• Exclude from discovery: Ignore the specified values and do not discover them through any of the specified protocols.
    • Exclude from management: Indicates that NetMRI discovers any device found matching that range, but NetMRI will not manage or collect data from the device.

Note

If you are discovering end host subnetworks for Switch Port Management, choose the Exclude from management option for the end host discovery ranges.

8. To use a discovery ping sweep (an ICMP ping that is broadcast to all addresses in a subnet) during discovery on IPv4  networks, click the Enable Discovery Ping Sweep check box. Ping sweep is not available for IPv6 network values. For more information on ping sweeps, see Defining Group Data Collection Settings.

9. From the Filter by Collector drop-down menu, choose the Collector from the list or select All. Ensure that the chosen Collector has enough space in its license allocation to accommodate the number of devices you expect the Collector to manage in the discovery range.

If the discovery range you wish to assign to the Collector is designated as Exclude from Management, the range can be of greater scope.

10. From the Network View drop-down menu, choose the network view to which the range will be assigned. If the network view is divided among two or more Collectors as described above, select the desired network view entry based on the associated Collector name.

11. Click Add. The new range appears in the ranges table.

Defining Blackout Periods

Note

Only Admin users can configure Discovery Blackout and Change Blackout periods.

Discovery processes can occupy significant resources within the network when discovery is taking place. You can avoid possible interference with latency-sensitive network applications by creating time periods when NetMRI will not communicate with devices or networks for discovery. These time periods are called discovery blackout periods. You can create discovery blackout periods for each discovery range you define in NetMRI. Discovery blackout periods are optional and can be enabled and configured, or disabled, at any time. All communications are stopped with a given device, including but not limited to the following:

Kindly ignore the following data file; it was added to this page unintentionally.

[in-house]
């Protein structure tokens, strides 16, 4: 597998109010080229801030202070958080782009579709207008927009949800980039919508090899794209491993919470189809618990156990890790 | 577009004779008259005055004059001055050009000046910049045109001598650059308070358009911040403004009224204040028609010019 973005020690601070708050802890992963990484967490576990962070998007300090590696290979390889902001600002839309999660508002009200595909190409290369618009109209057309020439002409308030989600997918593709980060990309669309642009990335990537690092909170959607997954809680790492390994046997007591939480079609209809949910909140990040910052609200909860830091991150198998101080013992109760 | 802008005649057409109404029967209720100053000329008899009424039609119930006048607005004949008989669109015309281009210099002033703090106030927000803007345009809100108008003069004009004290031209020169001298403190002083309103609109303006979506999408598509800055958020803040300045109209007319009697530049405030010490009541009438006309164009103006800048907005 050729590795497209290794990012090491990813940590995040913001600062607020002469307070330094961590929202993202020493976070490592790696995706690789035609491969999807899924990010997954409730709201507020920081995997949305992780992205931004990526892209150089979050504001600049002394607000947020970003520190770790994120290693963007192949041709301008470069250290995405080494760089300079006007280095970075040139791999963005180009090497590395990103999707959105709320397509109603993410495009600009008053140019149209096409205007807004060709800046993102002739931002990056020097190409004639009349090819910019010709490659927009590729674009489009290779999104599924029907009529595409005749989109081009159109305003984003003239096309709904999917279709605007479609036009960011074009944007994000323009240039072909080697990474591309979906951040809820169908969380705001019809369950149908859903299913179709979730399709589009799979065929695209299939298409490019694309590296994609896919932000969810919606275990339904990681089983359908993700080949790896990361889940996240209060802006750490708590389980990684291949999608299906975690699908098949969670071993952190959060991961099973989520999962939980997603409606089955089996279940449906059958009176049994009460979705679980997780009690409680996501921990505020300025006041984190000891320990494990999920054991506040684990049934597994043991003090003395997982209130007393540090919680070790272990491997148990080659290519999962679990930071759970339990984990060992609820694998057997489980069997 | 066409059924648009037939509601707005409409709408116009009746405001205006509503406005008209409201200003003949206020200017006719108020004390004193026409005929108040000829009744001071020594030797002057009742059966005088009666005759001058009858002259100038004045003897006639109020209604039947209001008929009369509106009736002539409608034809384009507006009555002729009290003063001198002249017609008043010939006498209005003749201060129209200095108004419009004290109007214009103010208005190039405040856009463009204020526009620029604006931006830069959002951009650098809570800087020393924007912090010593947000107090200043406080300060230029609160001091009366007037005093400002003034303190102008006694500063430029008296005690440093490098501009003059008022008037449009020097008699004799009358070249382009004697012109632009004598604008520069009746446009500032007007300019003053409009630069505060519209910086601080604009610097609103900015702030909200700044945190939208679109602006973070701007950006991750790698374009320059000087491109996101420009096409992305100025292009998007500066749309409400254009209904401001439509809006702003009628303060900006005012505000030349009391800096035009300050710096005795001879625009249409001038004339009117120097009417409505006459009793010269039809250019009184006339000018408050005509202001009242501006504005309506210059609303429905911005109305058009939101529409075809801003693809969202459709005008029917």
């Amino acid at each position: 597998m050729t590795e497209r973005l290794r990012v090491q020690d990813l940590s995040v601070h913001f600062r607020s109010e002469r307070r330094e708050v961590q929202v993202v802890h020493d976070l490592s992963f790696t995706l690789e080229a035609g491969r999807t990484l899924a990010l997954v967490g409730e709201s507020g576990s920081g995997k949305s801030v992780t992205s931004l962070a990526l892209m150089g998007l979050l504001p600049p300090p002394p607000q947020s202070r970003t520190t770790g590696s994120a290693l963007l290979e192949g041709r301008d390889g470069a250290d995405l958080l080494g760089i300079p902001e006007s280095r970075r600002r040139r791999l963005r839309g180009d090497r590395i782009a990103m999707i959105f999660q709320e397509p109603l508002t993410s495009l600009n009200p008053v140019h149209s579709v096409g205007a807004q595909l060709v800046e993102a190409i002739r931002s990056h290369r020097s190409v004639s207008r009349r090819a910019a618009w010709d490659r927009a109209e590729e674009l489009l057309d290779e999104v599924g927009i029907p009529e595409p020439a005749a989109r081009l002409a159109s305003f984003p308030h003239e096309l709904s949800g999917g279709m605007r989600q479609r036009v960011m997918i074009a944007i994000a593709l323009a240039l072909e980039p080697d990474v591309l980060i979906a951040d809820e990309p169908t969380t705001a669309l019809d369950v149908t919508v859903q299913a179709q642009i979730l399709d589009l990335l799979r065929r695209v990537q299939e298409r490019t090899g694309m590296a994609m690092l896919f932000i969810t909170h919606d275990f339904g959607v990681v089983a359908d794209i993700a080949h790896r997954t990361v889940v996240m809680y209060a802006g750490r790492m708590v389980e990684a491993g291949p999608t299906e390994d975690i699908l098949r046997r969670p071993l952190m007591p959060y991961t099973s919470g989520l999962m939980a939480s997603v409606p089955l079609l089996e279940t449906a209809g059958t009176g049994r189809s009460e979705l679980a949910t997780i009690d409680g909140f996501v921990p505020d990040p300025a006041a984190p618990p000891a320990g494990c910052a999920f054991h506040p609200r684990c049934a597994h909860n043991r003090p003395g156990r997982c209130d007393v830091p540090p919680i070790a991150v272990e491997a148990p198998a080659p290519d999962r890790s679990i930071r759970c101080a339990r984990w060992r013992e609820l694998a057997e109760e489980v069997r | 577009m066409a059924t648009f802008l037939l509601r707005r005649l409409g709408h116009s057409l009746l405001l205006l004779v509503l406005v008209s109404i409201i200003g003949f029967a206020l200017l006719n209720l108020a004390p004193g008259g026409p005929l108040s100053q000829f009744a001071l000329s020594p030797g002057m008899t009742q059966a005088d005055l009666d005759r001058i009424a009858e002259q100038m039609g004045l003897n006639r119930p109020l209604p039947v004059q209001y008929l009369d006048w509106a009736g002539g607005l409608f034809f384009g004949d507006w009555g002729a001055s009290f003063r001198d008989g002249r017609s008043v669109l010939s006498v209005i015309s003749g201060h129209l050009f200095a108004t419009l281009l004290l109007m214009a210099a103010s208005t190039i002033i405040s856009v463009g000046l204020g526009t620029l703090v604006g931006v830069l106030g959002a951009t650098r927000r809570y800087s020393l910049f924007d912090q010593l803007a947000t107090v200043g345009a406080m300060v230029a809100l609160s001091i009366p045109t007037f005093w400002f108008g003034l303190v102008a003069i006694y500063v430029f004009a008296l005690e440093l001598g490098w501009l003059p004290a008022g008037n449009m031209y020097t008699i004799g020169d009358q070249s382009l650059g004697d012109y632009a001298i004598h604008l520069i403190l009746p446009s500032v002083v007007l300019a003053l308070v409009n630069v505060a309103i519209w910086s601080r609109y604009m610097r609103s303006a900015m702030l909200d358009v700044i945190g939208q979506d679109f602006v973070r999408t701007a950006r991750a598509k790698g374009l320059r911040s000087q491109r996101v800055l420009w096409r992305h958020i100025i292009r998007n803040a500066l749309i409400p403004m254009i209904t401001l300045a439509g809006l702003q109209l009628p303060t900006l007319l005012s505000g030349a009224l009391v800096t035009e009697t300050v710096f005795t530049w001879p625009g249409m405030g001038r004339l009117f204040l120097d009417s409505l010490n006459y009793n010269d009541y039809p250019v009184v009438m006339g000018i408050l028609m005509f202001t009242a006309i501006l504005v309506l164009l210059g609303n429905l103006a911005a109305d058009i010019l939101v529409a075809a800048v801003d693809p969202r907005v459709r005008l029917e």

• SNMP
  • SSH
  • Telnet
  • Ping
  • Traceroute

A second blackout type, change blackout, allows NetMRI to enforce blackouts for CLI interaction, scheduled or run-now job executions, Telnet/SSH proxy and port control UI features. Change blackouts will allow read-only discovery, device changes detection and device analysis for Issues without permitting any CLI communication or configuration changes. Change blackouts typically disallow operations such as enabling or disabling interfaces on devices.

Discovery blackouts and change blackouts can be applied to the following:

Discovery tasks may already be running when a blackout period takes effect. Current tasks will not be interrupted and will complete within their time. NetMRI will not activate new discovery tasks on the chosen network, device group or individual device during the blackout period.

Note

A common use case for discovery blackout windows and/or change blackout windows is to enforce them during normal working hours, such as 8AM to 5PM.

Configuring a Global Discovery Blackout or Change Blackout

You can separately configure discovery blackouts and change blackouts. No dependencies exist between blackout types. You may configure either type without defining new settings for the other type. At the Global level, discovery blackouts and change blackouts apply across all network views, discovery ranges, device groups, and devices unless otherwise disabled at the range or device group level.

Complete the following:

  1. Choose Settings icon –> Setup –> Collection and Groups.
  2. On the Global page (which appears by default), check the Enable Discovery Blackout check box and click its Scheduling icon. The Discovery Blackout Scheduling gadgets appear.
    • In the Recurrence Pattern drop-down, choose how often you want to execute the blackout period. You can select OnceDailyWeekly, or Monthly.
    • If you choose Once, complete the following:
      • Choose an Execution Time from the drop-down list.
      • Enter the date of the blackout, in the Day_of_ field.
      • Specify the Duration: 10 or more Minutes, Hours, or Days.
    • If you choose Daily, click either Every Day or Every Weekday.